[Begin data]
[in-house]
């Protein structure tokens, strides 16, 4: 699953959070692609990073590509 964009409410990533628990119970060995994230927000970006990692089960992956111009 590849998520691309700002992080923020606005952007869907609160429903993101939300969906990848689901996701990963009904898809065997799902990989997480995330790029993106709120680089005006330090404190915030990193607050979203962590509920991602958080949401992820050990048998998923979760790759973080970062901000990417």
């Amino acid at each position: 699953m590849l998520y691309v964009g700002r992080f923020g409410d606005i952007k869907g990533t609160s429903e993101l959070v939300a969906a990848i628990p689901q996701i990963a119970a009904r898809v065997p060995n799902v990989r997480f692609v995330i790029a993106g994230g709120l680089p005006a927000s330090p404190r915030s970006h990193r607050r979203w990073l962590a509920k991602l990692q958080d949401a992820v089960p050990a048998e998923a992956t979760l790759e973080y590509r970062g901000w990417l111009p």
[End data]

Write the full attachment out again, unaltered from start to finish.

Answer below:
[in-house]
């Protein structure tokens, strides 16, 4: 699953959070692609990073590509 964009409410990533628990119970060995994230927000970006990692089960992956111009 590849998520691309700002992080923020606005952007869907609160429903993101939300969906990848689901996701990963009904898809065997799902990989997480995330790029993106709120680089005006330090404190915030990193607050979203962590509920991602958080949401992820050990048998998923979760790759973080970062901000990417």
């Amino acid at each position: 699953m590849l998520y691309v964009g700002r992080f923020g409410d606005i952007k869907g990533t609160s429903e993101l959070v939300a969906a990848i628990p689901q996701i990963a119970a009904r898809v065997p060995n799902v990989r997480f692609v995330i790029a993106g994230g709120l680089p005006a927000s330090p404190r915030s970006h990193r607050r979203w990073l962590a509920k991602l990692q958080d949401a992820v089960p050990a048998e998923a992956t979760l790759e973080y590509r970062g901000w990417l111009p």